It's been a bit quiet here over the last few days, as I've been working long hours and have had little time free for painting or wargaming. This weekend it's also the other half's birthday, so we'll be busy celebrating, but I'm hoping to crack on with the 1/2400th scale ACW project nonetheless. I've decided to concentrate on painting the river gunboats rather than completing the bridge terrain module, as the latter isn't essential and I still haven't worked out exactly how to go about it.

In the next month or so, I have some more contract work to do but after that it's a bit of an unknown, so I may well have a few days or even a week at home to make up lost time. I'm going to focus on the 1/2400th scale pre-dreadnoughts and late Victorian ironclads in the last part of the year, as I have started both of these projects and really want to get them to the point where I can play a scenario or two before the end of the year.


I've also bought two 1/2400th scale starter fleets for the Sino Japanese War from Tumbling Dice, to add to the mountain of pre-dreadnought lead that I already have under the workbench. I've had a long term interest in this conflict after taking part in a 1/3000th scale game of the Battle of the Yalu River many years ago at the club, in which I commanded the IJN Matsushima. I didn't achieve much, firing only one shot from the massive main gun and missing, but I really enjoyed the game so have thought about wargaming it myself for a long time.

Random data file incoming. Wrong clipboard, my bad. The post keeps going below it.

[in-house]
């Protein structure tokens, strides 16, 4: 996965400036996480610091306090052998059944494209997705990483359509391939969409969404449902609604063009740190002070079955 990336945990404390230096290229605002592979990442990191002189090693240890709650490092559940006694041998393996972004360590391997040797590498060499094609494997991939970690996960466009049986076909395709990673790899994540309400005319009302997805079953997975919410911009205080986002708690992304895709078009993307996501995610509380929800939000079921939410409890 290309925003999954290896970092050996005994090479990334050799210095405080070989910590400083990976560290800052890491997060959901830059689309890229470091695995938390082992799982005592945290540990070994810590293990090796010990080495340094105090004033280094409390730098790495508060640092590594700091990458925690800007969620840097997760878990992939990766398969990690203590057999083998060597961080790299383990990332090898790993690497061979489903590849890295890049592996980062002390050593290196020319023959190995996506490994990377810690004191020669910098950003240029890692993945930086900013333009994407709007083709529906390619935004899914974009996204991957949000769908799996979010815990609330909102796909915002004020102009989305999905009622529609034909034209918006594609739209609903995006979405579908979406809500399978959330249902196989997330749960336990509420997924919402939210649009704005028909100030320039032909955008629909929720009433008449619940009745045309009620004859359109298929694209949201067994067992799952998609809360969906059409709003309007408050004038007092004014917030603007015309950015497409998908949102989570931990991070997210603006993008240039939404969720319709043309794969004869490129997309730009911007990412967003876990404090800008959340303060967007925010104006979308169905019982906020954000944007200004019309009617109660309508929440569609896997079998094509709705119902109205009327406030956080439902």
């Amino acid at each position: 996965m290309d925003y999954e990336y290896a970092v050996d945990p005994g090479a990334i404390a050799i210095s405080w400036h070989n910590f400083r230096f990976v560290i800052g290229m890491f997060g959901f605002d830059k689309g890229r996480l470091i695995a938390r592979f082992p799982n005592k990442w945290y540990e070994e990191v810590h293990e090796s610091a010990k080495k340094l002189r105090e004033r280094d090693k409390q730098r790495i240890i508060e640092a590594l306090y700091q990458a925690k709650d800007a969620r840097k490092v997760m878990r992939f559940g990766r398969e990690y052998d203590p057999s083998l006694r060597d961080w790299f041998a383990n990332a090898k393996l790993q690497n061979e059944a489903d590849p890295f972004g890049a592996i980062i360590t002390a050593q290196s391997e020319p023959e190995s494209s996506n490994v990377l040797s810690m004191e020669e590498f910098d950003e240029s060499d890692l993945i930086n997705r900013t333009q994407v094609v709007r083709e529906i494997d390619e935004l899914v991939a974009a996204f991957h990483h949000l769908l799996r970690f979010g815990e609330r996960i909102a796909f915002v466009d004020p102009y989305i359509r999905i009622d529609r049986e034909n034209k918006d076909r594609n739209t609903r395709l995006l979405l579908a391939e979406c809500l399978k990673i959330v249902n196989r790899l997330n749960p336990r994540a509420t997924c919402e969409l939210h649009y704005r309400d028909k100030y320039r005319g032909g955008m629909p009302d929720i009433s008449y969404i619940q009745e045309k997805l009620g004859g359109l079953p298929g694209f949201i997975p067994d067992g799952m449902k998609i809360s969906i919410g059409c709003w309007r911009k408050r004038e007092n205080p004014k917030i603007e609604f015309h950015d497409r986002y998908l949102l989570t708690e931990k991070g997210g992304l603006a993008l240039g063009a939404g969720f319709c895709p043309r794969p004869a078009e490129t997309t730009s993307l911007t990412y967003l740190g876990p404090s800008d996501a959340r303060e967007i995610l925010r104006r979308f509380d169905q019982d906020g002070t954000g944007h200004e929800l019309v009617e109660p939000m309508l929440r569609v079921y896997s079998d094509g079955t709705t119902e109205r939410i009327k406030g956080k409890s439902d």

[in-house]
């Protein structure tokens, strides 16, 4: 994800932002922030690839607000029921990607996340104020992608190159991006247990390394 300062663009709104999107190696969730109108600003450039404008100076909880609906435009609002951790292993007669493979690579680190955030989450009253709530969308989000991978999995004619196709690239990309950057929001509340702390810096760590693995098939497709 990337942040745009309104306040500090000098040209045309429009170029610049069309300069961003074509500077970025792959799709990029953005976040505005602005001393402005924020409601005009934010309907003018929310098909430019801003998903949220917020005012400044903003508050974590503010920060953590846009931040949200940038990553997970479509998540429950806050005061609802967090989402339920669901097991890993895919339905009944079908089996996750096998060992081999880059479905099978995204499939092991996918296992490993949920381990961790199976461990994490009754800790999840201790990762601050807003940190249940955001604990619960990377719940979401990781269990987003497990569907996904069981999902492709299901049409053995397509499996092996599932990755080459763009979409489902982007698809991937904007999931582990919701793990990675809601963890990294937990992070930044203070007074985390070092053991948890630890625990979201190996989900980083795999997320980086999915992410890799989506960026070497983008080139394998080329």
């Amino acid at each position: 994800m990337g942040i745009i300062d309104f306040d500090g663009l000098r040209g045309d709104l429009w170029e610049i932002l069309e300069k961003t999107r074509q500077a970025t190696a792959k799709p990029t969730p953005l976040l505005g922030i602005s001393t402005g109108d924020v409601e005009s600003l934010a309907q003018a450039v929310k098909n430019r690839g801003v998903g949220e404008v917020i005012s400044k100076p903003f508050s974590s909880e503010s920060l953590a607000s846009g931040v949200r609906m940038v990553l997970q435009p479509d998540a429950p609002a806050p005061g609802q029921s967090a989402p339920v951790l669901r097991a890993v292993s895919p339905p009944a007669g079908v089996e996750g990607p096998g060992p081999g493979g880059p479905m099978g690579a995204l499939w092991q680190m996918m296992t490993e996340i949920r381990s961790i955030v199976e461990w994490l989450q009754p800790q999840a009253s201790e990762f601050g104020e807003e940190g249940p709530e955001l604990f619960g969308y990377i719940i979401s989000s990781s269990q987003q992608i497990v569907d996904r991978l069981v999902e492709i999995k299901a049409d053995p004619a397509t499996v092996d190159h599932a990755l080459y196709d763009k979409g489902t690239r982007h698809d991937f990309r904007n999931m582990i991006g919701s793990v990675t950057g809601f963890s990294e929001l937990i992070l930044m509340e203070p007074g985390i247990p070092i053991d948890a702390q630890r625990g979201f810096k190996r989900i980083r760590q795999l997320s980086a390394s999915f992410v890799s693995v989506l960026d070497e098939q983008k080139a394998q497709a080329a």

So, look forward to more pre-dreadnought painting in the not too distant future, assuming I can clear the decks and get cracking, pushing my other air and land wargaming projects over into 2021.

Tuesday, 22 September 2020

The Perfect Captain


You may have heard that the Perfect Captain website is going to shut down soon, which is a real shame even though I never quite got round to playing any of the rules that they produced over the years, despite my best intentions. I rediscovered my interest in wargaming about twenty years ago as a direct result of the Red Actions! rules that that were published by the Perfect Captain team, with my first newly painted 15mm figures being some Peter Pig Red Army Cheka troops based for the rules. It's a real shame that the website will now be switched off, as it was a great source of inspiration and beautifully presented, as well as offering some innovative, inspirational rules for unusual periods for a minimal outlay, with the funds going to humanitarian causes. I for one owe them a massive debt of gratitude and I really hope that someone will step into the breach to pick up the cause.